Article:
Canada helps train the world’s tech talent – now it has to keep it here: U of T expert

Photo of U of T against background of Toronto skyline
U of T is perhaps “the single biggest IQ aggregator in North America, if not the world,” writes Illan Kramer in his Globe and Mail op-ed (photo by Johnny Guatto)

Illan Kramer, the University of Toronto’s director of international research partnerships, remembers what it was like to do his PhD in engineering at U of T from 2008 to 2013.

“There I was, surrounded by some of the smartest people one could ever hope to meet: I worked alongside graduate students from Greece, Iran, Italy, Germany, Mexico, China and, of course, Canada; postdoctoral fellows from the United States, Turkey, Brazil, Thailand, Bangladesh and Britain, and research scientists from Kazakhstan, the Netherlands and Serbia. My lab was a scientific United Nations.”

The problem, he writes in a Globe and Mail op-ed, is that after those graduate students received their PhDs, they had to leave to find jobs. “Canadian PhD holders have been in such high demand that they would get recruited to high-value jobs with the biggest and most exciting companies. Most of those jobs weren't here at the time.”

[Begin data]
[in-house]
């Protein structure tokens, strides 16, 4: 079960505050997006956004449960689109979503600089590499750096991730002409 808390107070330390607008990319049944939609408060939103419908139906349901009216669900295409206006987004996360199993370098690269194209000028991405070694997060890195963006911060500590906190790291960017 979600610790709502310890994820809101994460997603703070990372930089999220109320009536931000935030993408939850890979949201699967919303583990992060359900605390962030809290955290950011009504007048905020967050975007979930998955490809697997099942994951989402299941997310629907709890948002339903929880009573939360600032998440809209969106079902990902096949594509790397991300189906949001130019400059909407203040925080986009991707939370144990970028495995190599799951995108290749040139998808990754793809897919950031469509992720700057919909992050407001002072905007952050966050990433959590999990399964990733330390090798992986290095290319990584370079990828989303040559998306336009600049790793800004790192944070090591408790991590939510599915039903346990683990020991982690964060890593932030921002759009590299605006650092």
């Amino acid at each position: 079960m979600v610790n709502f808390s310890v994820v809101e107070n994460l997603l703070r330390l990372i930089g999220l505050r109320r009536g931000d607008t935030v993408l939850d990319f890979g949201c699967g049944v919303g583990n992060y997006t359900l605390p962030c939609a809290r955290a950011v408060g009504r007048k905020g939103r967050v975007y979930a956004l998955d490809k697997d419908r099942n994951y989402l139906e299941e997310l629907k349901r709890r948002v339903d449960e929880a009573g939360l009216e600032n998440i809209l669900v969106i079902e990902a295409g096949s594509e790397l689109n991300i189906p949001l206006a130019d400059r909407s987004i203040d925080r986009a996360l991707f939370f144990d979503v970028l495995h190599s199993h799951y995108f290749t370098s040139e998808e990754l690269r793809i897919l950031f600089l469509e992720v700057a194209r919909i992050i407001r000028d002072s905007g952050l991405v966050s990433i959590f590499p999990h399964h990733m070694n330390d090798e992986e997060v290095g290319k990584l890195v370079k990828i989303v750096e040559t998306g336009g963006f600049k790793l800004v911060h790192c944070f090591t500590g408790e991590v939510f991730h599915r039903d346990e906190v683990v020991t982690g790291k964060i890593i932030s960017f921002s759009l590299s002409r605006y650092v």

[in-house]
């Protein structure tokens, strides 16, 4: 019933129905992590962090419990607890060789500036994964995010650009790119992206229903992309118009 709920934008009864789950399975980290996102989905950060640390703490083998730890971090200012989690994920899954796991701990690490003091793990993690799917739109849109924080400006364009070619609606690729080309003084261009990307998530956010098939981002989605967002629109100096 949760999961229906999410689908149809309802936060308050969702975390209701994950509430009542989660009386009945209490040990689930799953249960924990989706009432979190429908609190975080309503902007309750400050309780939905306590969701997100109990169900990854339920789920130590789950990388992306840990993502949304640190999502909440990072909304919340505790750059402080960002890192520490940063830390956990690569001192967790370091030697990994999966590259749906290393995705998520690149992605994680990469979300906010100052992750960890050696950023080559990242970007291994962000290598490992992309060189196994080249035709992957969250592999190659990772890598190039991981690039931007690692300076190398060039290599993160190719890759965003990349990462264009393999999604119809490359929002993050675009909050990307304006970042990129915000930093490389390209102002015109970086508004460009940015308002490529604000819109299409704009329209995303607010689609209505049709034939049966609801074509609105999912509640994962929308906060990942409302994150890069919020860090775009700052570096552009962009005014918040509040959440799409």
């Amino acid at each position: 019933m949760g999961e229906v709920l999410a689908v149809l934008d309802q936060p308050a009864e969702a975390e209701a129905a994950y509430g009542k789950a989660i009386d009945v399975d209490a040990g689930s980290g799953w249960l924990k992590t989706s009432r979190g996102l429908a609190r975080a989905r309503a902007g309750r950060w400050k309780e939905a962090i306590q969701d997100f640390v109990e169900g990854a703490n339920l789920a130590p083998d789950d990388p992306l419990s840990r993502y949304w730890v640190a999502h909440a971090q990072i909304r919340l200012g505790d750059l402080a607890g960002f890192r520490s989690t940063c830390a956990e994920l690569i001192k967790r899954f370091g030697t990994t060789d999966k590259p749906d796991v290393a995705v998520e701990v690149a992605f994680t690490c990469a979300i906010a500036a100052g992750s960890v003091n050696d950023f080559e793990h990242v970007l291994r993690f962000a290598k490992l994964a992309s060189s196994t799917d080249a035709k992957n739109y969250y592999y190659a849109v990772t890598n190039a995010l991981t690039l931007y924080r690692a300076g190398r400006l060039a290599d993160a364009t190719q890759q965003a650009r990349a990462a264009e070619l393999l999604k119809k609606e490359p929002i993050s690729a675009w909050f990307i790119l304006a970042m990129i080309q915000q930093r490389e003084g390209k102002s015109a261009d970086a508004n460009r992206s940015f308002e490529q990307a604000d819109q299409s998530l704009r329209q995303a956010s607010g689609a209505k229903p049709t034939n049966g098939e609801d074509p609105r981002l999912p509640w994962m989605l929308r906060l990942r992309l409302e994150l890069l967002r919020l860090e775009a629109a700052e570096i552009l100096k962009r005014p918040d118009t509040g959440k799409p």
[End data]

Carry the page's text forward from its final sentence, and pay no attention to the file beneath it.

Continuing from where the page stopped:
Kramer argues that Canada must keep working to keep the massive pool of talent we already attract here – he calls U of T perhaps “the single biggest IQ aggregator in North America, if not the world” – by fostering a robust, knowledge-based ecosystem that contains both major multinationals and burgeoning startups.

That is why he believes Canadian cities were right to put together pitches for Amazon’s second headquarters, dubbed HQ2. He understands the fear that Amazon will scoop up local talent, but in the long run, “Amazons beget Amazons: it's not accidental that when Apple, Intel and Hewlett-Packard started lighting up Silicon Valley, Google, Facebook and Uber eventually started there, too.”

Kramer writes that Toronto is having an international moment – in fields from artificial intelligence to advanced manufacturing and regenerative medicine – with companies not only looking to recruit here, but deciding to set up here.  

“This influx of R&D jobs makes possible ever-more ambitious talent-growth opportunities,” he writes. “A decade ago, Toronto would have struggled to make a case as a home for tens of thousands of new technology jobs; finally, Toronto can credibly go after an HQ2."

Read the entire Globe and Mail op-ed by Illan Kramer